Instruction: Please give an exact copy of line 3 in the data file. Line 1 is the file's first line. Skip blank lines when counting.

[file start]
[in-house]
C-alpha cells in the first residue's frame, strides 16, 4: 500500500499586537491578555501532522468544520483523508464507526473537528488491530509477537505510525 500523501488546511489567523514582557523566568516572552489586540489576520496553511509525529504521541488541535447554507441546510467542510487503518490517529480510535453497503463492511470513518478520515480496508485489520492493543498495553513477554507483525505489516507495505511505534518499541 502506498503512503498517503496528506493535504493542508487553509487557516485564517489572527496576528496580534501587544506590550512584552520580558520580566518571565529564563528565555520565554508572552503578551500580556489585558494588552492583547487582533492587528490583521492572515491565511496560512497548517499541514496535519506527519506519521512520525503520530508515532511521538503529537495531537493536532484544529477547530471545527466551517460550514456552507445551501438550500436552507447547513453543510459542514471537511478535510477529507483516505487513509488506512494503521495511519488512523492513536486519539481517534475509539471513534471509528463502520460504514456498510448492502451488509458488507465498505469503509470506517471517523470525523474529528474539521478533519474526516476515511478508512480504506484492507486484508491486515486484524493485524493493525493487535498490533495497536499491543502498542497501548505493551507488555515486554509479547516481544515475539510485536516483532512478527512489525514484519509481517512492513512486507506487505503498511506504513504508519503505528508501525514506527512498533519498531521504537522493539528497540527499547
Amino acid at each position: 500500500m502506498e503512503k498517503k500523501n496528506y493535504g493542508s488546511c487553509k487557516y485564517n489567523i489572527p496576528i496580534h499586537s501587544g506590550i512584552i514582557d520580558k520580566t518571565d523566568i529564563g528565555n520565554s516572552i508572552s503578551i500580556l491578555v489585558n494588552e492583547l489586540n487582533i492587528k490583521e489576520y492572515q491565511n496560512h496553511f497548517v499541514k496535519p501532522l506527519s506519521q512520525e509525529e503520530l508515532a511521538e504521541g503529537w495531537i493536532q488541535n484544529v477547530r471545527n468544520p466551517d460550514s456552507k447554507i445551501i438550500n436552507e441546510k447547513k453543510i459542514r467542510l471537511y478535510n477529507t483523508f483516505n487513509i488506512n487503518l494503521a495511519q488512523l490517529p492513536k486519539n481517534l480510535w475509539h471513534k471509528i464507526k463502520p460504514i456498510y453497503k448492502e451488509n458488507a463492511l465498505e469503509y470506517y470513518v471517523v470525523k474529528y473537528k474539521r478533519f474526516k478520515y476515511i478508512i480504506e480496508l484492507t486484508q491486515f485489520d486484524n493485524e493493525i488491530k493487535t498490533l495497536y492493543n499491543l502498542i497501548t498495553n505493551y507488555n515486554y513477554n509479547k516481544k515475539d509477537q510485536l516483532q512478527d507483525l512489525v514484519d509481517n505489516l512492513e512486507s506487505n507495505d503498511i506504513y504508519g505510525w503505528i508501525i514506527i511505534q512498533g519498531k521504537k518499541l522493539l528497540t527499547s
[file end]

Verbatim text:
Amino acid at each position: 500500500m502506498e503512503k498517503k500523501n496528506y493535504g493542508s488546511c487553509k487557516y485564517n489567523i489572527p496576528i496580534h499586537s501587544g506590550i512584552i514582557d520580558k520580566t518571565d523566568i529564563g528565555n520565554s516572552i508572552s503578551i500580556l491578555v489585558n494588552e492583547l489586540n487582533i492587528k490583521e489576520y492572515q491565511n496560512h496553511f497548517v499541514k496535519p501532522l506527519s506519521q512520525e509525529e503520530l508515532a511521538e504521541g503529537w495531537i493536532q488541535n484544529v477547530r471545527n468544520p466551517d460550514s456552507k447554507i445551501i438550500n436552507e441546510k447547513k453543510i459542514r467542510l471537511y478535510n477529507t483523508f483516505n487513509i488506512n487503518l494503521a495511519q488512523l490517529p492513536k486519539n481517534l480510535w475509539h471513534k471509528i464507526k463502520p460504514i456498510y453497503k448492502e451488509n458488507a463492511l465498505e469503509y470506517y470513518v471517523v470525523k474529528y473537528k474539521r478533519f474526516k478520515y476515511i478508512i480504506e480496508l484492507t486484508q491486515f485489520d486484524n493485524e493493525i488491530k493487535t498490533l495497536y492493543n499491543l502498542i497501548t498495553n505493551y507488555n515486554y513477554n509479547k516481544k515475539d509477537q510485536l516483532q512478527d507483525l512489525v514484519d509481517n505489516l512492513e512486507s506487505n507495505d503498511i506504513y504508519g505510525w503505528i508501525i514506527i511505534q512498533g519498531k521504537k518499541l522493539l528497540t527499547s